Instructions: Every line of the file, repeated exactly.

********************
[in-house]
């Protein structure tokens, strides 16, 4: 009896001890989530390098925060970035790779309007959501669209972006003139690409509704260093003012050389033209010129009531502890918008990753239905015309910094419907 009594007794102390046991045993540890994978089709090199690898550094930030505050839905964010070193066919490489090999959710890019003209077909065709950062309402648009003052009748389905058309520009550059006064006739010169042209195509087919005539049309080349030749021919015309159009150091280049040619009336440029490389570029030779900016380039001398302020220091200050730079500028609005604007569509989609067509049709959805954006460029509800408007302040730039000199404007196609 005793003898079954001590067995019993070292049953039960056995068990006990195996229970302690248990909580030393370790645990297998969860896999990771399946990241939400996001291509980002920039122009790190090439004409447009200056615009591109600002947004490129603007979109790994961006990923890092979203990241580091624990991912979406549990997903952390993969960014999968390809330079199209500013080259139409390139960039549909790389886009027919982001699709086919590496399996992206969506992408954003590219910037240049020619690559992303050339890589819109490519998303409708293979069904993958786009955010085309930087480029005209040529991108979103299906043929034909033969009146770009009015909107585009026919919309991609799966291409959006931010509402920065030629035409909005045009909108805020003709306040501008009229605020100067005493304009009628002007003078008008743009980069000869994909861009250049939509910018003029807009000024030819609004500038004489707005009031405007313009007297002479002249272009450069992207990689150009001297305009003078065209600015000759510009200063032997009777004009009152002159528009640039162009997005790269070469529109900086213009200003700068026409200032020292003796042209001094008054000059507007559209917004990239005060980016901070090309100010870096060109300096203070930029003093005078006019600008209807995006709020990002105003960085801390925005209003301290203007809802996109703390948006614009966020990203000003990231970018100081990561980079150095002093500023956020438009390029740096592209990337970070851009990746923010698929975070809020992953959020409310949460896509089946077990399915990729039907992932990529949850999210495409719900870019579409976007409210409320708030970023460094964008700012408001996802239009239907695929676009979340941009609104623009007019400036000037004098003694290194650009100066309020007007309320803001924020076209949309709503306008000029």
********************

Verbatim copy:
[in-house]
């Protein structure tokens, strides 16, 4: 009896001890989530390098925060970035790779309007959501669209972006003139690409509704260093003012050389033209010129009531502890918008990753239905015309910094419907 009594007794102390046991045993540890994978089709090199690898550094930030505050839905964010070193066919490489090999959710890019003209077909065709950062309402648009003052009748389905058309520009550059006064006739010169042209195509087919005539049309080349030749021919015309159009150091280049040619009336440029490389570029030779900016380039001398302020220091200050730079500028609005604007569509989609067509049709959805954006460029509800408007302040730039000199404007196609 005793003898079954001590067995019993070292049953039960056995068990006990195996229970302690248990909580030393370790645990297998969860896999990771399946990241939400996001291509980002920039122009790190090439004409447009200056615009591109600002947004490129603007979109790994961006990923890092979203990241580091624990991912979406549990997903952390993969960014999968390809330079199209500013080259139409390139960039549909790389886009027919982001699709086919590496399996992206969506992408954003590219910037240049020619690559992303050339890589819109490519998303409708293979069904993958786009955010085309930087480029005209040529991108979103299906043929034909033969009146770009009015909107585009026919919309991609799966291409959006931010509402920065030629035409909005045009909108805020003709306040501008009229605020100067005493304009009628002007003078008008743009980069000869994909861009250049939509910018003029807009000024030819609004500038004489707005009031405007313009007297002479002249272009450069992207990689150009001297305009003078065209600015000759510009200063032997009777004009009152002159528009640039162009997005790269070469529109900086213009200003700068026409200032020292003796042209001094008054000059507007559209917004990239005060980016901070090309100010870096060109300096203070930029003093005078006019600008209807995006709020990002105003960085801390925005209003301290203007809802996109703390948006614009966020990203000003990231970018100081990561980079150095002093500023956020438009390029740096592209990337970070851009990746923010698929975070809020992953959020409310949460896509089946077990399915990729039907992932990529949850999210495409719900870019579409976007409210409320708030970023460094964008700012408001996802239009239907695929676009979340941009609104623009007019400036000037004098003694290194650009100066309020007007309320803001924020076209949309709503306008000029």